Keynote speakers

The conference included keynotes from several high-profile speakers. Speaking from the perspective of a variety of disciplines such as neuroscience, security and justice, international development and education, these keynotes provided an overview of the development and progress of evidence informed policy and practice in these fields. The speeches by Susanne Conze, Bruno della Chiesa and Frans Leeuw presented the ways that different types of research evidence is being used in policies on early school leaving and language learning and in the fields of security, justice and international development. These speeches drew out the different purposes behind such use of research evidence as well as the particular approaches and methods that are enabling this to happen in practice. Micheline Scheys outlined the specific measures being taken by the Flemish Community to encourage more research use amongst policy-makers. She and Bruno della Chiesa also highlighted some of the challenges of adopting an evidence informed approach to policy and practice, such as those related ethics, reductionism and generalisability.


Hans Stegeman

Adviser at the Netherlands’ Ministry of Education, Culture and Science

At present, Hans is employed at the Ministry’s “Knowledge directorate”, which addresses the question of how to strengthen the relationship between research, policy and practice in education. His past experience with the Ministry’s international policy relations has led to his currently being involved in OECD projects on education. Hans is a member of the OECD Education Policy Committee since 2006. Also, Hans acts as liaison between the ministry and various knowledge organisations, such as the Top Institute for Evidence-based Policy Research (TIER) and the Educational Council (the ranking advisory body for national educational policies). Together with some colleagues, Hans is involved in the preparing and following up the periodic sessions of the Ministry’s “Knowledge Chamber”, where the Ministry and representatives of the relevant knowledge organisations and advisory bodies discuss themes related to generating and using evidence for educational policy.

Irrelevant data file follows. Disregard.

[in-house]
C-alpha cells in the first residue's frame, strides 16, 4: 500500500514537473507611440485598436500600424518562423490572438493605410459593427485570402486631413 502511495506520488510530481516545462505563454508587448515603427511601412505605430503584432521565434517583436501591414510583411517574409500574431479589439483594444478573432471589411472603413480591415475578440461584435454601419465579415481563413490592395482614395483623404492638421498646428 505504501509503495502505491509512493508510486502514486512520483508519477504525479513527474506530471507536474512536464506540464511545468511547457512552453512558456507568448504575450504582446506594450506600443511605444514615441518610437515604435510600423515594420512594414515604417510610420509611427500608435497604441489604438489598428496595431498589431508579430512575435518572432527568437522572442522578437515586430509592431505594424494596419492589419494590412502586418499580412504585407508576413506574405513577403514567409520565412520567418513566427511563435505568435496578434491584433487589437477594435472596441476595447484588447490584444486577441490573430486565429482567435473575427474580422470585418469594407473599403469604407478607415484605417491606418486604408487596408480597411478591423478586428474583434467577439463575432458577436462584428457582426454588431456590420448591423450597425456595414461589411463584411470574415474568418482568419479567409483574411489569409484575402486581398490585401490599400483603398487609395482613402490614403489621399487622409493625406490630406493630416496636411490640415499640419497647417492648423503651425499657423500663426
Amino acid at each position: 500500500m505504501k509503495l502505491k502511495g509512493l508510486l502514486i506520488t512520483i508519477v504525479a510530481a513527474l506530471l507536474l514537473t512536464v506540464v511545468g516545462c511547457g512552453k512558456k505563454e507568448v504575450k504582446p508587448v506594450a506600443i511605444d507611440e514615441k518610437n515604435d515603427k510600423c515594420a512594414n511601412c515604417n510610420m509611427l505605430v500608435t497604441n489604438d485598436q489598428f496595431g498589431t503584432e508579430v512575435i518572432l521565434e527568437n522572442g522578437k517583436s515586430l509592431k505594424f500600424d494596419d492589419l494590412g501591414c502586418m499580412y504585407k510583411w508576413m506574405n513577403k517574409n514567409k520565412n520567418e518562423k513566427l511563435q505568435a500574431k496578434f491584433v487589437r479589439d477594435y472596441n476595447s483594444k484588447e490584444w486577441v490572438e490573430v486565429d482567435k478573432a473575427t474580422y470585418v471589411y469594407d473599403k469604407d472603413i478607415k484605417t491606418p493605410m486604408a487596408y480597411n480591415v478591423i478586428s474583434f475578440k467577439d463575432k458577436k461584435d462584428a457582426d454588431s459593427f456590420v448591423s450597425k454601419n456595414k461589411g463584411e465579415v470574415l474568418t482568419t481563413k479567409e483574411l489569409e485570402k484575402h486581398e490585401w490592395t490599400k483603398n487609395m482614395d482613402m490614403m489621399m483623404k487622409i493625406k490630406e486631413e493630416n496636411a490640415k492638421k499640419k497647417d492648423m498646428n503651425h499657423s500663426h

David Gough

Professor of Evidence Informed Policy and Practice and Director of the Social Science Research Unit and the EPPI Centre, Institute of Education, University of London

David is part of the central Evidence Informed Policy and Practice (EIPPEE) project team. He joined the Social Science Research Unit (SSRU) in 1998, having previously worked at the University of Glasgow and Japan Women's University. He is the course leader on the MSc in Research for Public Policy and Practice and has designed and delivered numerous short courses on systematic reviews and knowledge use in the UK and inter­nationally. David is also co-editor of the journal Evidence and Policy.


Welcome to 'Advancing the use of research in education across Europe'



Micheline Scheys

Secretary-General of the Department for Education and Training, Belgium

Micheline Scheys, a sociologist and former researcher, has been at the forefront of education and training policy-making for more than 15 years. She advises the minister, grounding strategic objectives and measures on trends in broader society, international education policy and innovative developments in relevant scientific fields. She is also responsible for the short- and long-term planning, the co-ordination, monitoring and evaluation of policies and the knowledge management within the ministry.

'Evidence and Policy in Education: Bridging The Gap'





Bruno della Chiesa